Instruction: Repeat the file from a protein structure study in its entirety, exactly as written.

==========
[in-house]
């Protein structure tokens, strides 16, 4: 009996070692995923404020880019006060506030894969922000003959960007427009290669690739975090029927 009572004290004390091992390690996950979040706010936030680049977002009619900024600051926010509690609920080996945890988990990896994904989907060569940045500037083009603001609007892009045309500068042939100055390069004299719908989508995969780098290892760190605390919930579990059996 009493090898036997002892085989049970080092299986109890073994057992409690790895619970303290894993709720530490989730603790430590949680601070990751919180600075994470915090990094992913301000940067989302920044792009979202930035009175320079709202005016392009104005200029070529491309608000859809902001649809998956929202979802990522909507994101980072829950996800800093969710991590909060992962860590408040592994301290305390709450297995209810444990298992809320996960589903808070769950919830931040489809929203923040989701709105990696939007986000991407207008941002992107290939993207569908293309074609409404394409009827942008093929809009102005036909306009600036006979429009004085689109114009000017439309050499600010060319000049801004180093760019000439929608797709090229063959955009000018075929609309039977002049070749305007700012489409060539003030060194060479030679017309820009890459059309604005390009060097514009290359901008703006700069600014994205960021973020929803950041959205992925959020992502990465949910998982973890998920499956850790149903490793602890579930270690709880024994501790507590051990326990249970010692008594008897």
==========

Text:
[in-house]
């Protein structure tokens, strides 16, 4: 009996070692995923404020880019006060506030894969922000003959960007427009290669690739975090029927 009572004290004390091992390690996950979040706010936030680049977002009619900024600051926010509690609920080996945890988990990896994904989907060569940045500037083009603001609007892009045309500068042939100055390069004299719908989508995969780098290892760190605390919930579990059996 009493090898036997002892085989049970080092299986109890073994057992409690790895619970303290894993709720530490989730603790430590949680601070990751919180600075994470915090990094992913301000940067989302920044792009979202930035009175320079709202005016392009104005200029070529491309608000859809902001649809998956929202979802990522909507994101980072829950996800800093969710991590909060992962860590408040592994301290305390709450297995209810444990298992809320996960589903808070769950919830931040489809929203923040989701709105990696939007986000991407207008941002992107290939993207569908293309074609409404394409009827942008093929809009102005036909306009600036006979429009004085689109114009000017439309050499600010060319000049801004180093760019000439929608797709090229063959955009000018075929609309039977002049070749305007700012489409060539003030060194060479030679017309820009890459059309604005390009060097514009290359901008703006700069600014994205960021973020929803950041959205992925959020992502990465949910998982973890998920499956850790149903490793602890579930270690709880024994501790507590051990326990249970010692008594008897």